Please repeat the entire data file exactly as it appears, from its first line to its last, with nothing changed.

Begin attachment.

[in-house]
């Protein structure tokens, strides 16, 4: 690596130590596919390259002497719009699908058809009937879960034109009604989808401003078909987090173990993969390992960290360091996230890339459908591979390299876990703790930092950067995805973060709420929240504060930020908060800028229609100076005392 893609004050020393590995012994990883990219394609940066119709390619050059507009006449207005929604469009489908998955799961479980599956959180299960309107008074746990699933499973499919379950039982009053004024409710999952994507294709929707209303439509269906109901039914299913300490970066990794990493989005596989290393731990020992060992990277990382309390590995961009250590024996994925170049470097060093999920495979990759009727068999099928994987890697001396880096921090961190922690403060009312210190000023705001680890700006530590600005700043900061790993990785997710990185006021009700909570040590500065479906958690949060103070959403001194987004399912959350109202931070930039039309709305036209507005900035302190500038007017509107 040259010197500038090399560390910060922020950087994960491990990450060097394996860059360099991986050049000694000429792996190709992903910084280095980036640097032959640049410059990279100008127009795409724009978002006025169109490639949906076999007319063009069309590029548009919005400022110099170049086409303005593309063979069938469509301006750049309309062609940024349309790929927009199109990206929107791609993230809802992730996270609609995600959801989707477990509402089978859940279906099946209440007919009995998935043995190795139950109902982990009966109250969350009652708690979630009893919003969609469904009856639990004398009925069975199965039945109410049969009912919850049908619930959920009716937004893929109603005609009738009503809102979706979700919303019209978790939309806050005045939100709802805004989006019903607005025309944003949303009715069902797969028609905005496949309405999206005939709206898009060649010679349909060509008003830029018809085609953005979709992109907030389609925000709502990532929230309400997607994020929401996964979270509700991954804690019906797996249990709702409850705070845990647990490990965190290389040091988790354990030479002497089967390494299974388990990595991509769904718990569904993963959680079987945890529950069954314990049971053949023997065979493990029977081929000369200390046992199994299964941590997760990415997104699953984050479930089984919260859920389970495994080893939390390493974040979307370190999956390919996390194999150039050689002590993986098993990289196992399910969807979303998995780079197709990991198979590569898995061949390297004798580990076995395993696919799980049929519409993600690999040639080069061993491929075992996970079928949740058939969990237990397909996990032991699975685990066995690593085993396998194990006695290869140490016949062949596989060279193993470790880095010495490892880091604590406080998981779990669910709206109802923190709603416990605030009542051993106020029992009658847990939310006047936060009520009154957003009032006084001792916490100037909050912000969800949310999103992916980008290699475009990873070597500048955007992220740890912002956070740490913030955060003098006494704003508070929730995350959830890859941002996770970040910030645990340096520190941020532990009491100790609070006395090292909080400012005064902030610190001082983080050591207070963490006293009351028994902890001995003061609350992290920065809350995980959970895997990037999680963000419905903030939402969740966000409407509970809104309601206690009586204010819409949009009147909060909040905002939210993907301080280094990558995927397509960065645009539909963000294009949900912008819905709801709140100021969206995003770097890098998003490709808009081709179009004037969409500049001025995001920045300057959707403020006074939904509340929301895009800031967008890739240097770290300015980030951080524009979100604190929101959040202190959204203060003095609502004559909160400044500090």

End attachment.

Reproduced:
[in-house]
């Protein structure tokens, strides 16, 4: 690596130590596919390259002497719009699908058809009937879960034109009604989808401003078909987090173990993969390992960290360091996230890339459908591979390299876990703790930092950067995805973060709420929240504060930020908060800028229609100076005392 893609004050020393590995012994990883990219394609940066119709390619050059507009006449207005929604469009489908998955799961479980599956959180299960309107008074746990699933499973499919379950039982009053004024409710999952994507294709929707209303439509269906109901039914299913300490970066990794990493989005596989290393731990020992060992990277990382309390590995961009250590024996994925170049470097060093999920495979990759009727068999099928994987890697001396880096921090961190922690403060009312210190000023705001680890700006530590600005700043900061790993990785997710990185006021009700909570040590500065479906958690949060103070959403001194987004399912959350109202931070930039039309709305036209507005900035302190500038007017509107 040259010197500038090399560390910060922020950087994960491990990450060097394996860059360099991986050049000694000429792996190709992903910084280095980036640097032959640049410059990279100008127009795409724009978002006025169109490639949906076999007319063009069309590029548009919005400022110099170049086409303005593309063979069938469509301006750049309309062609940024349309790929927009199109990206929107791609993230809802992730996270609609995600959801989707477990509402089978859940279906099946209440007919009995998935043995190795139950109902982990009966109250969350009652708690979630009893919003969609469904009856639990004398009925069975199965039945109410049969009912919850049908619930959920009716937004893929109603005609009738009503809102979706979700919303019209978790939309806050005045939100709802805004989006019903607005025309944003949303009715069902797969028609905005496949309405999206005939709206898009060649010679349909060509008003830029018809085609953005979709992109907030389609925000709502990532929230309400997607994020929401996964979270509700991954804690019906797996249990709702409850705070845990647990490990965190290389040091988790354990030479002497089967390494299974388990990595991509769904718990569904993963959680079987945890529950069954314990049971053949023997065979493990029977081929000369200390046992199994299964941590997760990415997104699953984050479930089984919260859920389970495994080893939390390493974040979307370190999956390919996390194999150039050689002590993986098993990289196992399910969807979303998995780079197709990991198979590569898995061949390297004798580990076995395993696919799980049929519409993600690999040639080069061993491929075992996970079928949740058939969990237990397909996990032991699975685990066995690593085993396998194990006695290869140490016949062949596989060279193993470790880095010495490892880091604590406080998981779990669910709206109802923190709603416990605030009542051993106020029992009658847990939310006047936060009520009154957003009032006084001792916490100037909050912000969800949310999103992916980008290699475009990873070597500048955007992220740890912002956070740490913030955060003098006494704003508070929730995350959830890859941002996770970040910030645990340096520190941020532990009491100790609070006395090292909080400012005064902030610190001082983080050591207070963490006293009351028994902890001995003061609350992290920065809350995980959970895997990037999680963000419905903030939402969740966000409407509970809104309601206690009586204010819409949009009147909060909040905002939210993907301080280094990558995927397509960065645009539909963000294009949900912008819905709801709140100021969206995003770097890098998003490709808009081709179009004037969409500049001025995001920045300057959707403020006074939904509340929301895009800031967008890739240097770290300015980030951080524009979100604190929101959040202190959204203060003095609502004559909160400044500090």